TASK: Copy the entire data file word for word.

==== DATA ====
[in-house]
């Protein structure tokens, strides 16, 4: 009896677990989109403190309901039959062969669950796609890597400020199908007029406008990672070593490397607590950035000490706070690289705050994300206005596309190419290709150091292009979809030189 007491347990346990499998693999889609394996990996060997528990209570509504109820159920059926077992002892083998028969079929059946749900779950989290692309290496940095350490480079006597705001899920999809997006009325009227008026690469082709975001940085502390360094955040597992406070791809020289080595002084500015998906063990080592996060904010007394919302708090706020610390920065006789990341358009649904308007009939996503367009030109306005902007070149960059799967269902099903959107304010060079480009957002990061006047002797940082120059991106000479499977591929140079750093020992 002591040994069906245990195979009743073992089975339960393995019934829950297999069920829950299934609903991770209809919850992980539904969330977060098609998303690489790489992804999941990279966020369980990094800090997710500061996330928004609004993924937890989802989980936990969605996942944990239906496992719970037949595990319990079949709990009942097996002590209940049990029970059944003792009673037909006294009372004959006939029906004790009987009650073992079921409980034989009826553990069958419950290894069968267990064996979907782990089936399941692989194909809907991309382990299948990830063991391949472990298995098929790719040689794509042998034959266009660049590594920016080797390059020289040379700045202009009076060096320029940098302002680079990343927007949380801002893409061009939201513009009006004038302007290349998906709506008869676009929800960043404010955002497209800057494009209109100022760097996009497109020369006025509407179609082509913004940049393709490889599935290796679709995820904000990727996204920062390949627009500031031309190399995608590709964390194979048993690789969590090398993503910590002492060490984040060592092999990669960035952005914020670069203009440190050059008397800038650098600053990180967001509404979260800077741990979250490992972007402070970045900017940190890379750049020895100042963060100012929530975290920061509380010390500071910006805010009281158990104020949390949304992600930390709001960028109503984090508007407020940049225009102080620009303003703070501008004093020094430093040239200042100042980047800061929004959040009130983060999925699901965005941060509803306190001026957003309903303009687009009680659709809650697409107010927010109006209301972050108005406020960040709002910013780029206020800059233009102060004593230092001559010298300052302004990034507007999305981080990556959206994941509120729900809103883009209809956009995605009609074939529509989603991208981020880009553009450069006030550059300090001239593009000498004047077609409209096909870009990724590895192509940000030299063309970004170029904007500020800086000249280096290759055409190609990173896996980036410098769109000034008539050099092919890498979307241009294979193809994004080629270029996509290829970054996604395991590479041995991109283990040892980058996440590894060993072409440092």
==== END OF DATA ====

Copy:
[in-house]
């Protein structure tokens, strides 16, 4: 009896677990989109403190309901039959062969669950796609890597400020199908007029406008990672070593490397607590950035000490706070690289705050994300206005596309190419290709150091292009979809030189 007491347990346990499998693999889609394996990996060997528990209570509504109820159920059926077992002892083998028969079929059946749900779950989290692309290496940095350490480079006597705001899920999809997006009325009227008026690469082709975001940085502390360094955040597992406070791809020289080595002084500015998906063990080592996060904010007394919302708090706020610390920065006789990341358009649904308007009939996503367009030109306005902007070149960059799967269902099903959107304010060079480009957002990061006047002797940082120059991106000479499977591929140079750093020992 002591040994069906245990195979009743073992089975339960393995019934829950297999069920829950299934609903991770209809919850992980539904969330977060098609998303690489790489992804999941990279966020369980990094800090997710500061996330928004609004993924937890989802989980936990969605996942944990239906496992719970037949595990319990079949709990009942097996002590209940049990029970059944003792009673037909006294009372004959006939029906004790009987009650073992079921409980034989009826553990069958419950290894069968267990064996979907782990089936399941692989194909809907991309382990299948990830063991391949472990298995098929790719040689794509042998034959266009660049590594920016080797390059020289040379700045202009009076060096320029940098302002680079990343927007949380801002893409061009939201513009009006004038302007290349998906709506008869676009929800960043404010955002497209800057494009209109100022760097996009497109020369006025509407179609082509913004940049393709490889599935290796679709995820904000990727996204920062390949627009500031031309190399995608590709964390194979048993690789969590090398993503910590002492060490984040060592092999990669960035952005914020670069203009440190050059008397800038650098600053990180967001509404979260800077741990979250490992972007402070970045900017940190890379750049020895100042963060100012929530975290920061509380010390500071910006805010009281158990104020949390949304992600930390709001960028109503984090508007407020940049225009102080620009303003703070501008004093020094430093040239200042100042980047800061929004959040009130983060999925699901965005941060509803306190001026957003309903303009687009009680659709809650697409107010927010109006209301972050108005406020960040709002910013780029206020800059233009102060004593230092001559010298300052302004990034507007999305981080990556959206994941509120729900809103883009209809956009995605009609074939529509989603991208981020880009553009450069006030550059300090001239593009000498004047077609409209096909870009990724590895192509940000030299063309970004170029904007500020800086000249280096290759055409190609990173896996980036410098769109000034008539050099092919890498979307241009294979193809994004080629270029996509290829970054996604395991590479041995991109283990040892980058996440590894060993072409440092």